August 22, 2013
I’ve made it past business attire, invitations and how to secure a job. But as I started reading Emily Post’s Etiquette on interrelationships, things started to get a little bit sad. There is etiquette in place for the things that are common issues. Things like chewing gum loudly and how to respond to letters. But these days, relationships are changing and the standards for them are starting to change as well. This chapter gave me insight into the most common relational issues, and as someone who thinks a great deal about the community in which I find myself, I couldn’t help but let it sink in: This isn’t the way it’s supposed to be.
We shouldn’t have to have so many chapters on how to end a marriage well or how to explain to your children that, “Mommy and Daddy don’t love each other anymore.” We shouldn’t have to navigate the areas of broken relationships. But the reality is: We live in a fallen world in which our relationships with one another unravel.
As I found the section on singleness, it only really covered one topic: How to live with a significant other. I once asked a friend when it was that they would consider dating for the sake of finding a future spouse and he said, “Maybe 29 or 30 years old.” The idea of committing to relationships in a biblical way is something that is harder and harder to do when the world just keeps telling us that dating in your 20’s is about having fun.
So how do we navigate the life that we’ve found ourselves in? Whether we are single or married, our lives ought to reflect the gospel and our relationships with one another need to be patterned after Scripture—not society.
In the same way that Post writes about addressing various relationships, we as the church need to be careful to do the same. The reality of the situation is that there are divorced people that we will do ministry to. There are wounded, broken families that we will come into contact with. There are single people in our communities that need to be affirmed in their singleness.
We live in a world that values our own comfort more than sacrificing for the sake of saving our relationships. Society says that at the end of the day, it’s all about compromise. It’s about just doing what is easier. And when we start to give into that mentality, we end up with a whole culture of people who are broken because no one is there to serve the church anymore. We come to serve ourselves.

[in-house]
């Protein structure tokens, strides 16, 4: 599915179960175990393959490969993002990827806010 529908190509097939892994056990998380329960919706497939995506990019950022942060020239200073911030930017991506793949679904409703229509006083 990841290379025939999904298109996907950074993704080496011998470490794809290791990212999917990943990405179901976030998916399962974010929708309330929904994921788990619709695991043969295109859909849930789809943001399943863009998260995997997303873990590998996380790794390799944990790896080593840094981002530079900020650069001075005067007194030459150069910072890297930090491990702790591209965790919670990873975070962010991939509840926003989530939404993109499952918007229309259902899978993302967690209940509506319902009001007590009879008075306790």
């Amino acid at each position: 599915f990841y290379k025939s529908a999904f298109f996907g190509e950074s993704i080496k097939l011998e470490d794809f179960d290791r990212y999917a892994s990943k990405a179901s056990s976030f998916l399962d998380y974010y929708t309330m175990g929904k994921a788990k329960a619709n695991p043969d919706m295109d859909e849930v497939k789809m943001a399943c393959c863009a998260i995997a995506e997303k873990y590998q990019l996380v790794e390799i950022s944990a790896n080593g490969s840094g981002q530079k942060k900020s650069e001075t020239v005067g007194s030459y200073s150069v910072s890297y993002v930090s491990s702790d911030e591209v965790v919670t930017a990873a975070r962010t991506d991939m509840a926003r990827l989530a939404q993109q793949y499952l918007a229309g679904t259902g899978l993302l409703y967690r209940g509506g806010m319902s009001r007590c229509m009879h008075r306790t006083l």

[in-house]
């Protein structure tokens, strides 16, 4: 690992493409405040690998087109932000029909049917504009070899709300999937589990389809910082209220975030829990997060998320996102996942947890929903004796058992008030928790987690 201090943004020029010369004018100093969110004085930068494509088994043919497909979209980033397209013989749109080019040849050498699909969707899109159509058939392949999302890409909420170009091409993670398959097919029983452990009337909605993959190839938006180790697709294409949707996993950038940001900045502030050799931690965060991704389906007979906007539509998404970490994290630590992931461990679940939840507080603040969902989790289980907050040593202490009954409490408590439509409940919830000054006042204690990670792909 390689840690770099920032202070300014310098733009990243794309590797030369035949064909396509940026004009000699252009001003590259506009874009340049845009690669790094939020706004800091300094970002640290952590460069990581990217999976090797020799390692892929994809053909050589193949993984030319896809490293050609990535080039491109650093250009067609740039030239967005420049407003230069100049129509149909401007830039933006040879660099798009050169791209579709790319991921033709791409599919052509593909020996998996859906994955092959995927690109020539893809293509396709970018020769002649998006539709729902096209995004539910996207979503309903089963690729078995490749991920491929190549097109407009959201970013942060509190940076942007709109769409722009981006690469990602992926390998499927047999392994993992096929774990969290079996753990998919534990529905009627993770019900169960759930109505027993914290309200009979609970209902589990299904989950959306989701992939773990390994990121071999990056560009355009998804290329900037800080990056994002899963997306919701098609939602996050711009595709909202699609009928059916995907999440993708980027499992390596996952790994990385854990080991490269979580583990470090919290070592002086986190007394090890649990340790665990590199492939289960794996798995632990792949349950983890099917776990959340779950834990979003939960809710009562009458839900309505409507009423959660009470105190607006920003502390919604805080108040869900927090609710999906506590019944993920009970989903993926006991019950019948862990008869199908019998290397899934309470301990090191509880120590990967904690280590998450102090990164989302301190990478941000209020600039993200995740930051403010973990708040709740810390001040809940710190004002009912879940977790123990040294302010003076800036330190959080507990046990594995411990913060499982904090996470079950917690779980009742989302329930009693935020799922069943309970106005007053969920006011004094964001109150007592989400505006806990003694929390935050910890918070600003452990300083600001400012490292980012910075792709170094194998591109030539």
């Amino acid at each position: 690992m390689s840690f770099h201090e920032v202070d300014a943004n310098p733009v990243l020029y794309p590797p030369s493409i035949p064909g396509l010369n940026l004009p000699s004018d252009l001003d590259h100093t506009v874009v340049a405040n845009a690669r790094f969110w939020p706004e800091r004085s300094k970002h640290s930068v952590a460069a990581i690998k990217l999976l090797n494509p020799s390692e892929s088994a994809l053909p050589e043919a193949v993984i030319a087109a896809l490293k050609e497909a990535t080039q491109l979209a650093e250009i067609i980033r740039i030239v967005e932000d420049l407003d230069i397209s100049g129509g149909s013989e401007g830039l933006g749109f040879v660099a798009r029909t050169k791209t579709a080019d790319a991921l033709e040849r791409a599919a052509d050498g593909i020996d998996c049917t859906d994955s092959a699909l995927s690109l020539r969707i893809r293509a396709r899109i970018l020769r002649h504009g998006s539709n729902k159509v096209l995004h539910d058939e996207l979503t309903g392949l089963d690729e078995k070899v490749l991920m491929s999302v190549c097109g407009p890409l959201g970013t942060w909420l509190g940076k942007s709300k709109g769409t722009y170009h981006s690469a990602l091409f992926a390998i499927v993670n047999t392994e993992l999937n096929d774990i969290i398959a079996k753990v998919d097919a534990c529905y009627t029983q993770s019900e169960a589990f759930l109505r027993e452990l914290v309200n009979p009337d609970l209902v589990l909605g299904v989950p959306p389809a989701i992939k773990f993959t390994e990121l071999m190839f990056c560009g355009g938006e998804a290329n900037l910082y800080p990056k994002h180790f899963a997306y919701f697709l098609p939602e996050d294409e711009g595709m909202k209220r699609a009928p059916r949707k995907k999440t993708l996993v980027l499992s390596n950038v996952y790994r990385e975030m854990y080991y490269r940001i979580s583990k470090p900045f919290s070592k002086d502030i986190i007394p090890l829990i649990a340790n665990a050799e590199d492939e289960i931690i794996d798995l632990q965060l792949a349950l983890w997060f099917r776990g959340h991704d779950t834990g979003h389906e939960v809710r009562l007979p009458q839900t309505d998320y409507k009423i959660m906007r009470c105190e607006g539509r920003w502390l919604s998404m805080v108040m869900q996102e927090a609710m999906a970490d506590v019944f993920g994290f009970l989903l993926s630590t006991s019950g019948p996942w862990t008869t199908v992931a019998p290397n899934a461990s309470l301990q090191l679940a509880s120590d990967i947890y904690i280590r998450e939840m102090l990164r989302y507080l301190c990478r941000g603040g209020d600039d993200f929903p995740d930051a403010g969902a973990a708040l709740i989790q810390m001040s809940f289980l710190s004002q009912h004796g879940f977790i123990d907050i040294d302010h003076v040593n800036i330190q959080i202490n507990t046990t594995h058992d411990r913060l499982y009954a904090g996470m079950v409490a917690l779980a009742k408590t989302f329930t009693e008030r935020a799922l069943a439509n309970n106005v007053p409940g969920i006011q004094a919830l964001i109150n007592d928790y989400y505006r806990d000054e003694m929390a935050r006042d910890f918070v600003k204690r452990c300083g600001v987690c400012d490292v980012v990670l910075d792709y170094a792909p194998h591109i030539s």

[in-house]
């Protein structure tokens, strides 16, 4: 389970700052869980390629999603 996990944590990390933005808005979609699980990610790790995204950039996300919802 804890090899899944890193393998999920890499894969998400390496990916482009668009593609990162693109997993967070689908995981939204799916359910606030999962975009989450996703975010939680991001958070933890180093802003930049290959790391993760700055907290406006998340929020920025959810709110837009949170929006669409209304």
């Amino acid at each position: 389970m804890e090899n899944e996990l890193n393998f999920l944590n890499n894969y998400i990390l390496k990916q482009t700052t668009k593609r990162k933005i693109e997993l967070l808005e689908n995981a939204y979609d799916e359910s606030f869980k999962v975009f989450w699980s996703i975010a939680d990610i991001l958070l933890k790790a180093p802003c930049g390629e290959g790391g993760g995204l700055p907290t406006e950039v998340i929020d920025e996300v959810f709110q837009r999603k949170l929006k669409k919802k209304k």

Post wants to make the best out of a bad situation, but Paul reminds us that our perspectives must change in the here-and-now to avoid those bad situations. “Do not rebuke an older man, but exhort him as you would a father, younger men as brothers, older women as mothers, and younger women as sisters, in all purity” (1 Timothy 5:1-2).
When we view one another as family, our treatment of each other changes. When I see someone not as married, divorced, single or otherwise, I’m not seeing them through the right lens. But when I see a sister in Christ who is struggling with feeling like God has left her out of marriage because she’s somehow less valuable, or when I see a brother aching because of the break-up that he’s gone through, I can minister to him better.
Post shouldn’t be the only one who tells us how to react to harder realities. Instead, we should be learning to respond in love, extending grace and carrying out the gospel in whatever marital status, past brokenness or current struggle we find ourselves in. We live in a broken world, but our God redeems.
Melissa Zaldivar is an MATH student from California. She loves golf, theology, Jewish holidays, people falling in love, Jonathan Edwards, chocolate chip cookies, her adorable niece and telling stories. When she's not filming and photographing weddings, you can find her reading news articles, watching Parks and Recreation or playing Super Smash Bros.
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